Accelerating adoption of LED street lighting: Event in Austin, Texas shows there’s “no need to wait”
- 02 December 2014
NEW YORK: Light-emitting diode (LED) street lighting is a mature technology which offers big energy savings opportunities and should be urgently scaled up today, said experts from The Climate Group and Philips at an event in Texas, US.
On November 20, 2014, The Climate Group, in collaboration with Philips Lighting, held an LED Scale-up presentation at the National League of Cities Congress of Cities Exposition in Austin, Texas.
Entitled 'No Need to Wait: Accelerating Adoption of LED Street Lighting', the presentation focused on The Climate Group’s ongoing LED Scale-up consultation process, and covered typical challenges faced by cities, particularly around retrofits, replacements and upgrades of street lighting assets.
Speakers were Dr. Ben Ferrari, Director Partnerships, The Climate Group and Dr. Peter Curley, Technologist, The Climate Group, and Niels Van Duinen Head of Business and Professional Support, Philips Lighting.
The presentation was opened by Dr Ben Ferrari who explained the role of The Climate Group and our goal through 2014 to focus on the acceleration of LED adoption for street lighting. He explained how LEDs are a mature technology that represent an “excellent energy savings opportunity, which could be actioned today”.
Then Dr Peter Curley provided examples of the energy savings that are possible with LEDs, and the additional benefits that can be exploited by using intelligent pre-set LED luminaires, smart sensor triggers and scheduled dimming of LEDs, as well as the operational flexibility and future-proofing advantages that a centralized lighting management system (CMS) can provide.
LED adoption challenges
Peter Curley went on to present the different LED options open to cities when considering street lighting and highlighted key remaining adoption challenges. He pointed out that a common challenge faced by many cities in the USA is aligning stakeholder interests particularly around the ownership of street lighting assets and incentivising investor-owned utilities to explore the various LED lighting options.
Neils Van Duinen from Philips Lighting then presented the company’s ‘Lighting as a Service’ business model, which offers an alternative approach to street lighting for cities. In this model, the city pays an agreed fee for the delivery of a lighting service. It is clear this model can offer cities a way to transfer the risk of sourcing finance and upgrading their street lighting hardware to a dedicated service provider. In doing so they can dramatically reduce energy bills, as well as explore options to future-proof their cities and linked smart city services. This service approach is already being used in Washington and currently under consideration by the city of Chicago.
The presentation was attended by more than 80 city and municipal representatives. Audience comments and questions highlighted the benefits of LEDs experienced by those cities that have already adopted the low carbon technology. But challenges were highlighted: in certain circumstances, investor-owned utilities may have reduced incentives to adopt energy efficient LED lighting as they would have to first fund the initial installation process, and then there could be a subsequent reduction in tariffs and their overall revenue stream from municipal lighting. At present many cities pay utilities fixed tariffs for street lighting and maintenance, and utilities may elect to use low cost, off-peak electricity at night to power street lights, and also may take advantage of excess generating capacity.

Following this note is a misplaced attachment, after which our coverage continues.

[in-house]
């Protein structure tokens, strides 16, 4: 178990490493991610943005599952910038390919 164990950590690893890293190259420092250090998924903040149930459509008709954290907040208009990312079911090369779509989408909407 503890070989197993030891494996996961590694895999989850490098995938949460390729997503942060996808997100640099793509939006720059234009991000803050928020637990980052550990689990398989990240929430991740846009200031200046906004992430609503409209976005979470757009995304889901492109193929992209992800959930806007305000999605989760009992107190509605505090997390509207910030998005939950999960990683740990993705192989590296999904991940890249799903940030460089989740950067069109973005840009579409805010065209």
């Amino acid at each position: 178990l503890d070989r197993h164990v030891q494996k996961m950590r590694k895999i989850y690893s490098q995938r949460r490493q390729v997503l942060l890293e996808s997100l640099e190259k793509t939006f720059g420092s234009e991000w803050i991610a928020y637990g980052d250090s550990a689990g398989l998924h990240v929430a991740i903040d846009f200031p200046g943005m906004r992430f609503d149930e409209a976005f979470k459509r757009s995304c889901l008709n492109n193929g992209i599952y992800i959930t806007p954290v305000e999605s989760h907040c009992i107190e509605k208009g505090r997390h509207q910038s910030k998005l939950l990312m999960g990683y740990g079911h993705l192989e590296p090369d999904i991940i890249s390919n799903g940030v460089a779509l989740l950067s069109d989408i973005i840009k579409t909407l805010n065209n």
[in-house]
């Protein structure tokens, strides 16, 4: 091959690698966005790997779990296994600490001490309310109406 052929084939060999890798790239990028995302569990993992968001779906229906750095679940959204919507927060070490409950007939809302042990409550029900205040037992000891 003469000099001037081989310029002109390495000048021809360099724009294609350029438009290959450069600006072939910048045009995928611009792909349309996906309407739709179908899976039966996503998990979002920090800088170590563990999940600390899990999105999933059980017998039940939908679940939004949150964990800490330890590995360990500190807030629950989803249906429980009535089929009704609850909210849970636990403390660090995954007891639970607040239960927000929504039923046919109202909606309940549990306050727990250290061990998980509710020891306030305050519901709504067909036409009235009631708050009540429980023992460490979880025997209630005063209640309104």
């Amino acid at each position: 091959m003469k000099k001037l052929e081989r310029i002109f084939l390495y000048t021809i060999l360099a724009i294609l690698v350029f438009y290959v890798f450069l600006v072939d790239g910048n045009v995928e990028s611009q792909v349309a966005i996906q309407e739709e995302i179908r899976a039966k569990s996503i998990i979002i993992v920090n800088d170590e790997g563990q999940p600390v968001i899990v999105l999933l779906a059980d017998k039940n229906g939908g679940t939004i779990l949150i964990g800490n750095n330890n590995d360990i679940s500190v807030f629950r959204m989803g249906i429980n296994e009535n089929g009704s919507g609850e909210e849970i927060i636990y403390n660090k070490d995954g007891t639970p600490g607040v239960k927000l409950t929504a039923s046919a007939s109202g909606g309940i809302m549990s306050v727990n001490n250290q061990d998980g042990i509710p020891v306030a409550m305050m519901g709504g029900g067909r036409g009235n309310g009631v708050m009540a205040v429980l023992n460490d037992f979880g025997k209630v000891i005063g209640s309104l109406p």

This barrier to adoption of energy efficient technologies for utilities is not a new problem. However, with the advent of LED lighting offering not just small savings but the potential for electricity savings of 50-70% across all street lighting, there is an urgent need to find solutions that offer utilities routes to decouple rates from sales, and thereby reduce the risk of being penalized for adopting energy efficient LED solutions.
At present cities have several options open to them, including buying lighting assets back from the utilities. Some cities have explored joint action law suits to challenge utilities to recoup past lighting fees. An alternative solution could be to bring the various stakeholders and state policy advisors to the table to explore workable solutions that allow such energy efficient solutions to be adopted and for all those concerned to see a benefit.
The Climate Group was approached by representatives of over 15 cities to help explore such solutions with utilities and accelerate the adoption of LED lighting in their cities. We will now seek to convene meetings with a range of energy policy and utility representatives and advisors over the coming months, to develop a series of recommendations specifically focused on accelerating adoption of LED lighting.
Finally, as part of the broader international LED Scale-up consultation, the event and follow up will provide routes for participants to request further information that could help answer key questions or remaining issues and concerns.
Read presentations from the event:
The Climate Group - No Need to Wait: Accelerating Adoption of LED street lighting
Philips - About Benefits instead of Products
The Climate Group’s ongoing 2014 global LED Scale-up consultation aims to help address the remaining key barriers to LED adoption.